As a starting point to improving parental engagement, regular coffee mornings were held, in order to begin removing barriers that were preventing parents from engaging with school activities. The coffee mornings provided a relaxed environment where parents could attend the school and meet with members of the school leadership team in an informal way. From feedback received during the coffee mornings, the school was then able to identify the support needs of parents further. This included supporting them in developing their child’s literacy and numeracy skills, which was addressed through a strategy called ‘Learn with Me’.
The ‘Learn with Me’ sessions provided regular opportunities for parents to work alongside their child within the school environment in a workshop style format, along with their child’s class teacher. These sessions gave parents strategies and ideas about how they could better support their child’s ongoing development at home. For example, one of the ‘Learn with Me’ sessions linked to classroom work about the Chinese New Year. During the session, pupils spent time with their parents looking at different healthy foods to make a Chinese stir fry. Pupils were supported to cut vegetables to various lengths, reinforcing mathematical vocabulary such as ‘longer than’, ‘shorter than’, and ‘equal to’. This allowed parents to understand how tasks carried out at home, such as cooking, could be utilised to promote and develop pupils’ numeracy skills.
Other ‘Learn with Me’ sessions focused on areas including developing pupils’ writing skills, investigating the outdoors, and phonic development. Each of these sessions provided a platform for parents to engage with the learning process and to raise questions or suggestions as to future events that could be run, in order to support their child’s learning better.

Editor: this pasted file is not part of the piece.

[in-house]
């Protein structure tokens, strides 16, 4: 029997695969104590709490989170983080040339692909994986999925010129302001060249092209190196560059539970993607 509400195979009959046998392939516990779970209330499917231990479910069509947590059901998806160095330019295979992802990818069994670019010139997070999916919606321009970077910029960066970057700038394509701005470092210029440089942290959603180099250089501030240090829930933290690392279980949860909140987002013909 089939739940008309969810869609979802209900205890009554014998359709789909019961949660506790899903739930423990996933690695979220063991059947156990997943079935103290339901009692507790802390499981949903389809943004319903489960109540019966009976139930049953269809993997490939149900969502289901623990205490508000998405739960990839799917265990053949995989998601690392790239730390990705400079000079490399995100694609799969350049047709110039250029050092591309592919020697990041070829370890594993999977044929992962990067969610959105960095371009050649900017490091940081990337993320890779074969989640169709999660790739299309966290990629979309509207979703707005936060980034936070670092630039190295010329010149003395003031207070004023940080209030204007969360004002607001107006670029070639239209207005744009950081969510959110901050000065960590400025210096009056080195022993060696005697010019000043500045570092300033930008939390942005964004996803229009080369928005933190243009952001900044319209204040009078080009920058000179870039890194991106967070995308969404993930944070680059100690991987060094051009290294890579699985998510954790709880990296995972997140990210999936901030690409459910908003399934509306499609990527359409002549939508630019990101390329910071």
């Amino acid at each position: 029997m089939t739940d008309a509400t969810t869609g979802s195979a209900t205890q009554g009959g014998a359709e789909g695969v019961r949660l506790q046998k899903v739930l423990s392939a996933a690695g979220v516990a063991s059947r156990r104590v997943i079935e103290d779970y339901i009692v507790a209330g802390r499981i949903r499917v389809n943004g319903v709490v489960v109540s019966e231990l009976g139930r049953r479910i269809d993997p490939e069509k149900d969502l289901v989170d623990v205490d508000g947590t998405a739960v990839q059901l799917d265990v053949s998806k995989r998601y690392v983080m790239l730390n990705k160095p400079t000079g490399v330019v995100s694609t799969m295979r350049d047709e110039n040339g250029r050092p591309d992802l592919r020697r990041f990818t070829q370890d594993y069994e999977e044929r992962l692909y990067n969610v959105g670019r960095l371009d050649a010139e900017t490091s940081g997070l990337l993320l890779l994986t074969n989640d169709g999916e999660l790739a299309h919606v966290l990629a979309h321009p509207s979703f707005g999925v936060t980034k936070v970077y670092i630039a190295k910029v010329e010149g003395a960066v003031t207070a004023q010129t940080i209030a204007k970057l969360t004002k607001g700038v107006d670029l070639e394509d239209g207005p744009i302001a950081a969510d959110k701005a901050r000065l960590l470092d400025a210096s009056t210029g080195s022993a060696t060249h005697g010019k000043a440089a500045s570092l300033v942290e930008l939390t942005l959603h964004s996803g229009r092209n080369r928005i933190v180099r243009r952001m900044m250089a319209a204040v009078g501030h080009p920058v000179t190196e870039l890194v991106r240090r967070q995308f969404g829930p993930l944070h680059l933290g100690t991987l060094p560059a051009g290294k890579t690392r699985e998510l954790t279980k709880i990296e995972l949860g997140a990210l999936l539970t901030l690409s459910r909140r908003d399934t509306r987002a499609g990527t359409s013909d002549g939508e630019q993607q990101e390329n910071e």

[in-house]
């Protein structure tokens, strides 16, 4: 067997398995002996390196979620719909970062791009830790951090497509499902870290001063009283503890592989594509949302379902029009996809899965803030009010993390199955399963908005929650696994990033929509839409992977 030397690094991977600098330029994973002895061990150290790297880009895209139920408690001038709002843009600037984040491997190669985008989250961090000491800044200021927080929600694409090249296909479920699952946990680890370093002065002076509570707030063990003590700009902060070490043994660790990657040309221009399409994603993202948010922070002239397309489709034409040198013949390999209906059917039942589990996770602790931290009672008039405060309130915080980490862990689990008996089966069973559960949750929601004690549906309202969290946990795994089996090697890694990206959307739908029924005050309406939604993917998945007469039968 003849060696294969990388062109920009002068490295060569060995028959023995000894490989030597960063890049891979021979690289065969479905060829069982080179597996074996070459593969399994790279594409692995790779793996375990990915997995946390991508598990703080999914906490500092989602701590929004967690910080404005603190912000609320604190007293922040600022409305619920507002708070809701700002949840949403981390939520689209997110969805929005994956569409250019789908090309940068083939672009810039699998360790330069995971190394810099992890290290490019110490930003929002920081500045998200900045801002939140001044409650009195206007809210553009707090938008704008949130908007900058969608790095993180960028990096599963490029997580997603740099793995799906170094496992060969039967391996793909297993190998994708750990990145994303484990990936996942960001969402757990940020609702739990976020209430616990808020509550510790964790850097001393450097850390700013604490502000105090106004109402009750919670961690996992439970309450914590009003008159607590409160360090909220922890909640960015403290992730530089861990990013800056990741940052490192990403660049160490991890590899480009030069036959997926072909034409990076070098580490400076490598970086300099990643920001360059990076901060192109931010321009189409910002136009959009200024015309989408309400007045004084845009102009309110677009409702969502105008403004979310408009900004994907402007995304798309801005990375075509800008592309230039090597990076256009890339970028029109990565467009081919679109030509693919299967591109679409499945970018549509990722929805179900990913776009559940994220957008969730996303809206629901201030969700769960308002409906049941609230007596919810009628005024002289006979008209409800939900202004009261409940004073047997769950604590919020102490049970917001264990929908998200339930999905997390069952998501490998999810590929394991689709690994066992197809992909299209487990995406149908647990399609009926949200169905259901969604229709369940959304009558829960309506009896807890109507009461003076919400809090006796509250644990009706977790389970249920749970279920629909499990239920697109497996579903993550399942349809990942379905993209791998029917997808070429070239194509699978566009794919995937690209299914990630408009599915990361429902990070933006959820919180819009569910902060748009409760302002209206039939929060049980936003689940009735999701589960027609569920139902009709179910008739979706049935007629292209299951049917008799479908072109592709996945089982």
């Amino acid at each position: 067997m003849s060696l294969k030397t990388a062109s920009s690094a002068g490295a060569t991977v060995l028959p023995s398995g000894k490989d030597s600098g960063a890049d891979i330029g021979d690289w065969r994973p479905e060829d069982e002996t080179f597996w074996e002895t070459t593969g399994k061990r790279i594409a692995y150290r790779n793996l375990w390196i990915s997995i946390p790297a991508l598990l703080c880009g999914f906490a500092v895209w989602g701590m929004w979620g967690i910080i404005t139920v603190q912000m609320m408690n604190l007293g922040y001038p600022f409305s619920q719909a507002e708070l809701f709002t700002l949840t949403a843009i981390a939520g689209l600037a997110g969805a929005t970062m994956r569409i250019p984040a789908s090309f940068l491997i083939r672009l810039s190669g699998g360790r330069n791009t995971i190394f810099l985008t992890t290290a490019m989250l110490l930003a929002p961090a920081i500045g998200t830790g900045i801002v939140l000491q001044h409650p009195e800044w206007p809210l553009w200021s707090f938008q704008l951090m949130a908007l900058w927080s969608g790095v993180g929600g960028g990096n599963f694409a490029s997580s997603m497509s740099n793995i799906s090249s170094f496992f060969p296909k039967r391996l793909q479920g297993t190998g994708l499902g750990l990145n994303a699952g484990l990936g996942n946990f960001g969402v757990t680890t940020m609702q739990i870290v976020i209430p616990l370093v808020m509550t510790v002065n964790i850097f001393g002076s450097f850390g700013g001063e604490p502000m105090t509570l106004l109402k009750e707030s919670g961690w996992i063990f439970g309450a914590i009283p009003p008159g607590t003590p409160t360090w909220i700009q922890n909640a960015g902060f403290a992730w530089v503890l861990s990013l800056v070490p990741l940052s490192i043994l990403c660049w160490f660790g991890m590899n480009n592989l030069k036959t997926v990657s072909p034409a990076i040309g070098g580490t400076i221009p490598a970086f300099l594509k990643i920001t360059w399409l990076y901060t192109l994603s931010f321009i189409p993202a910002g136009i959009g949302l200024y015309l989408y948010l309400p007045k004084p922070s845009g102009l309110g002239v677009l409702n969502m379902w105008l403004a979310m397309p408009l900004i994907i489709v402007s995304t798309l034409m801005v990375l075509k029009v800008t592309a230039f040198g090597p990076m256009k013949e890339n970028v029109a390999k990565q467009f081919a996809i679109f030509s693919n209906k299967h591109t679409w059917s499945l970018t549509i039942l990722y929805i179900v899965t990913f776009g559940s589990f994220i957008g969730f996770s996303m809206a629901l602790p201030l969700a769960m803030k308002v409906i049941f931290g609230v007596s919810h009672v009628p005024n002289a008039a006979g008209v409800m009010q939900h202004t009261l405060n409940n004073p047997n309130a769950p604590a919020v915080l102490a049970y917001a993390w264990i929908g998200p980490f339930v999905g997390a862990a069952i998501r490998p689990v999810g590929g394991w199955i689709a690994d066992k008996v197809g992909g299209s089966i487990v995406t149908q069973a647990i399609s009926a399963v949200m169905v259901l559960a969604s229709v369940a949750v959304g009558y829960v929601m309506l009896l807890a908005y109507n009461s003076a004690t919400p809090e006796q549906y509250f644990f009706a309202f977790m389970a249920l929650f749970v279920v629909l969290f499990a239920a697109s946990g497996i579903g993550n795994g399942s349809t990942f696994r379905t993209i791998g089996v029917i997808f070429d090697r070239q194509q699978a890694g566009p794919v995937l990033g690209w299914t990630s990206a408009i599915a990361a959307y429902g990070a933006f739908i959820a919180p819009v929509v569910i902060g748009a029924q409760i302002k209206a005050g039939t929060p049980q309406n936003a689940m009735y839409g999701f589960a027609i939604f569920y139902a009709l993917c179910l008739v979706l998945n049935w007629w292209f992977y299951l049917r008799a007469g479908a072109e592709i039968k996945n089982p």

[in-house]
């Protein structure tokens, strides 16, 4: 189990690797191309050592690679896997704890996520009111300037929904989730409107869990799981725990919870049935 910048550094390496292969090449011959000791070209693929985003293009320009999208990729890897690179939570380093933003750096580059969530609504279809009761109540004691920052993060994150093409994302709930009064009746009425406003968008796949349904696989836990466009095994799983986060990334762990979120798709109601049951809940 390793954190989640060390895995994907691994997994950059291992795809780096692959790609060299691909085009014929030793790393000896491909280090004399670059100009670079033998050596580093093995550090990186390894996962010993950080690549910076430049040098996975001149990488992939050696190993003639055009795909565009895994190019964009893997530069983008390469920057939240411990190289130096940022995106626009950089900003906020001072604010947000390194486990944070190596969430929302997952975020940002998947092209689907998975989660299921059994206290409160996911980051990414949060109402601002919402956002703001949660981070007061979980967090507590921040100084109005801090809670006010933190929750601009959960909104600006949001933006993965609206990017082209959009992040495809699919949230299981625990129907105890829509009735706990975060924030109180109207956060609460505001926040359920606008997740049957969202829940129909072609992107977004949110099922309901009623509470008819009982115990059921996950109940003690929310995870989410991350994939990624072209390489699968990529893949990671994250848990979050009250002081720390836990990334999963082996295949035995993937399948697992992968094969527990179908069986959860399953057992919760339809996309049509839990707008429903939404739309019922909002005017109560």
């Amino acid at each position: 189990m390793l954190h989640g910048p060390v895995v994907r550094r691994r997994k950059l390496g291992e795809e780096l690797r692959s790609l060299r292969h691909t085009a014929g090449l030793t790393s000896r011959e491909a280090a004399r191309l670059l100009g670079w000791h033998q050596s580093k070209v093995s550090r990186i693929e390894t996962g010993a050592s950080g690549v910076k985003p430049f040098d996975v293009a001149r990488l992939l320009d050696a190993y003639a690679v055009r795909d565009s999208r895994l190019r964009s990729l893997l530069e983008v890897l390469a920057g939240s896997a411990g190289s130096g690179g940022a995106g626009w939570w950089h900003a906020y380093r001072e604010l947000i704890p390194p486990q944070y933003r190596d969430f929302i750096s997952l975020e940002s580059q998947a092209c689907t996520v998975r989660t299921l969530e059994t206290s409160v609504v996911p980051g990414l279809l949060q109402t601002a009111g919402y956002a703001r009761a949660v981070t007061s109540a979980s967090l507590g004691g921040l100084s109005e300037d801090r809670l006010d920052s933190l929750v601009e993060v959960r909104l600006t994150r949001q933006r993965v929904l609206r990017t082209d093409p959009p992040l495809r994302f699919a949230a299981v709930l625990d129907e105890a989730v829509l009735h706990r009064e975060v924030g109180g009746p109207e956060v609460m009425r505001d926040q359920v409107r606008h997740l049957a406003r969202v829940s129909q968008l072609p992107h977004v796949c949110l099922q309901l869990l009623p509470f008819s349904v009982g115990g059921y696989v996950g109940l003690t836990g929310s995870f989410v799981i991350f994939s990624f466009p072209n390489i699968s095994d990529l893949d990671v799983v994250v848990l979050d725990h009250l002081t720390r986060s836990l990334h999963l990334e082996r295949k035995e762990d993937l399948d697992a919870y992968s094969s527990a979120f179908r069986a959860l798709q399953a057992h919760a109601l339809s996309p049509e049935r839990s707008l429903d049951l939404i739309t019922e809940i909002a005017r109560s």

The school also engaged with external agencies that have experience of working with families. This provided further opportunities for parents to become involved with their child’s learning. For example, a regular ‘Reading Cafe’ was established at the request of parents, where they were provided with opportunities to come into school and learn about strategies that they could use to support their child’s reading skills at home.
What impact has this work had on provision and pupils’ standards?
As a result of the strategies implemented, the school notes that it continues to see a far greater level of parental engagement, and that parents feel more able to approach the school with any concerns. They feel that parents are being provided with opportunities to support better their child’s learning and ongoing development.
An evaluation of responses from a review survey sent out by the school highlighted that nearly all parents now feel able to approach the school with questions or suggestions. The school believes that this was a marked improvement on initial survey outcomes. The school also notes an impact on pupils’ wellbeing, as a result of parents becoming more involved in the school. In the most recent pupil attitude survey carried out by the school, most pupils mentioned that they have a positive attitude towards school.
The school has better refined its improvement process to involve all stakeholders actively, which is ensuring a continued focus on improving pupil standards. As a result of a wider evidence base, gained from improved engagement from all stakeholders, the school believes that it now has a more robust and accurate picture of its performance.
How have you shared your good practice?
The school has worked closely with other schools within the local cluster and in pathfinder working partnerships. It has engaged in a peer review and shared practice with other schools, in order to continue to seek out further opportunities to engage families, based on the good practice seen in other settings.